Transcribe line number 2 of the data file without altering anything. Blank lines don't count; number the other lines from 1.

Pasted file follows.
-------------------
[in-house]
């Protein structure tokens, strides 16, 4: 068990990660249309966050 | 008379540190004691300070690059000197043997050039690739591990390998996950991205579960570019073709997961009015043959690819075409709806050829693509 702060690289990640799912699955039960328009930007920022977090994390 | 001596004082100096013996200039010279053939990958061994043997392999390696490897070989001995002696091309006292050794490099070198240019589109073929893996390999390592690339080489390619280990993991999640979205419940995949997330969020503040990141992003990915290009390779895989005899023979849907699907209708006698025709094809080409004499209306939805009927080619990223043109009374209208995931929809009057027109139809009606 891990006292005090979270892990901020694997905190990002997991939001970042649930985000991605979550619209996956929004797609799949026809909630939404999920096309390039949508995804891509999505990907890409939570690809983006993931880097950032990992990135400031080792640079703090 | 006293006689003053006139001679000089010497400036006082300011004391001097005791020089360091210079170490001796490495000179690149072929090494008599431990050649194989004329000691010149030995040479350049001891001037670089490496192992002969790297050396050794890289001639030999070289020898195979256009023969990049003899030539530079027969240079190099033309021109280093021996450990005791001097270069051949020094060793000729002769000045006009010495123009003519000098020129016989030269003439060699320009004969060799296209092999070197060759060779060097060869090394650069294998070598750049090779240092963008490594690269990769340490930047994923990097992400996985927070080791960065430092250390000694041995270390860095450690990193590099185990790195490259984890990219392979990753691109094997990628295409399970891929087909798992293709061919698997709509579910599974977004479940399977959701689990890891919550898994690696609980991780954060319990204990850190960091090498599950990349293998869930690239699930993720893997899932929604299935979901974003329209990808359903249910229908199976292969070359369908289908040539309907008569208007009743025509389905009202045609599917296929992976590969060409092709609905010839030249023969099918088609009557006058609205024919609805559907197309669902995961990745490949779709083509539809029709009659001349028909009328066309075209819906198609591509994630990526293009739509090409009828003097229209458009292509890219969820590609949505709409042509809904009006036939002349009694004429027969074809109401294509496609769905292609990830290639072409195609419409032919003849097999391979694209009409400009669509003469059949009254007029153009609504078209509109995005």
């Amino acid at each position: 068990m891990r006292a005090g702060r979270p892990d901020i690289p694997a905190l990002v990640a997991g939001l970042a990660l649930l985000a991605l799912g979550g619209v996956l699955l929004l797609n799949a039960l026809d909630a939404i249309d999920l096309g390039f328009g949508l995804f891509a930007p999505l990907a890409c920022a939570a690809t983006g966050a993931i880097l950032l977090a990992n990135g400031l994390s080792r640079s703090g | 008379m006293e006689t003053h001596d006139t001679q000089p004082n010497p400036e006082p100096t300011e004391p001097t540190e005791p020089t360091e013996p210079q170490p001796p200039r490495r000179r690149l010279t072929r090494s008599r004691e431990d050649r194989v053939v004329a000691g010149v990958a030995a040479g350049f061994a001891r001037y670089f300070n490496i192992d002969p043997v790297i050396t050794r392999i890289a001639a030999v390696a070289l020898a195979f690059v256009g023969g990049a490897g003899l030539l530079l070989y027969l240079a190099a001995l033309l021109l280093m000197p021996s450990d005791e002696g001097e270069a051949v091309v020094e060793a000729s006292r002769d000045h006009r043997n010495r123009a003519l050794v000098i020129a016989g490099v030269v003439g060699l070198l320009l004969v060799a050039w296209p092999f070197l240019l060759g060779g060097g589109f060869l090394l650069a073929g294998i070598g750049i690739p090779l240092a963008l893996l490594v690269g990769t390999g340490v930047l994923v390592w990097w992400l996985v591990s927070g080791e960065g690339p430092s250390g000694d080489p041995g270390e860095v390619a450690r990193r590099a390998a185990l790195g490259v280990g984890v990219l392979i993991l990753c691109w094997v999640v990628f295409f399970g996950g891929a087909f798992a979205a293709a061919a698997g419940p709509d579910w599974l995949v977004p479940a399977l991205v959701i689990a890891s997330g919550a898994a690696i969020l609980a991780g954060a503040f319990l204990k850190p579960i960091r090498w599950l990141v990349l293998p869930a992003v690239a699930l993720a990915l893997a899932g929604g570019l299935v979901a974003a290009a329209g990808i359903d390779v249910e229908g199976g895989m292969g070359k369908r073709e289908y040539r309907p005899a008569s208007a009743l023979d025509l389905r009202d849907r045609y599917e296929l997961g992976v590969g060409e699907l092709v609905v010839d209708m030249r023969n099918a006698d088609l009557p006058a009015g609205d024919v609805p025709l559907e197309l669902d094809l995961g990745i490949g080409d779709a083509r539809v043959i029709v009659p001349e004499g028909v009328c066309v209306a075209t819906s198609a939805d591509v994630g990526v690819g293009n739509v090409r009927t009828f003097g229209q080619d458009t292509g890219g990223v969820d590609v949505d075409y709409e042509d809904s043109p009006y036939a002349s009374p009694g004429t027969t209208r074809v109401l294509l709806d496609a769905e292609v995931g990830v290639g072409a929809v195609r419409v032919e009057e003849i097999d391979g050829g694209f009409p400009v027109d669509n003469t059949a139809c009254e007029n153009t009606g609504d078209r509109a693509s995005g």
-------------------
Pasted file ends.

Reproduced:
């Protein structure tokens, strides 16, 4: 068990990660249309966050 | 008379540190004691300070690059000197043997050039690739591990390998996950991205579960570019073709997961009015043959690819075409709806050829693509 702060690289990640799912699955039960328009930007920022977090994390 | 001596004082100096013996200039010279053939990958061994043997392999390696490897070989001995002696091309006292050794490099070198240019589109073929893996390999390592690339080489390619280990993991999640979205419940995949997330969020503040990141992003990915290009390779895989005899023979849907699907209708006698025709094809080409004499209306939805009927080619990223043109009374209208995931929809009057027109139809009606 891990006292005090979270892990901020694997905190990002997991939001970042649930985000991605979550619209996956929004797609799949026809909630939404999920096309390039949508995804891509999505990907890409939570690809983006993931880097950032990992990135400031080792640079703090 | 006293006689003053006139001679000089010497400036006082300011004391001097005791020089360091210079170490001796490495000179690149072929090494008599431990050649194989004329000691010149030995040479350049001891001037670089490496192992002969790297050396050794890289001639030999070289020898195979256009023969990049003899030539530079027969240079190099033309021109280093021996450990005791001097270069051949020094060793000729002769000045006009010495123009003519000098020129016989030269003439060699320009004969060799296209092999070197060759060779060097060869090394650069294998070598750049090779240092963008490594690269990769340490930047994923990097992400996985927070080791960065430092250390000694041995270390860095450690990193590099185990790195490259984890990219392979990753691109094997990628295409399970891929087909798992293709061919698997709509579910599974977004479940399977959701689990890891919550898994690696609980991780954060319990204990850190960091090498599950990349293998869930690239699930993720893997899932929604299935979901974003329209990808359903249910229908199976292969070359369908289908040539309907008569208007009743025509389905009202045609599917296929992976590969060409092709609905010839030249023969099918088609009557006058609205024919609805559907197309669902995961990745490949779709083509539809029709009659001349028909009328066309075209819906198609591509994630990526293009739509090409009828003097229209458009292509890219969820590609949505709409042509809904009006036939002349009694004429027969074809109401294509496609769905292609990830290639072409195609419409032919003849097999391979694209009409400009669509003469059949009254007029153009609504078209509109995005």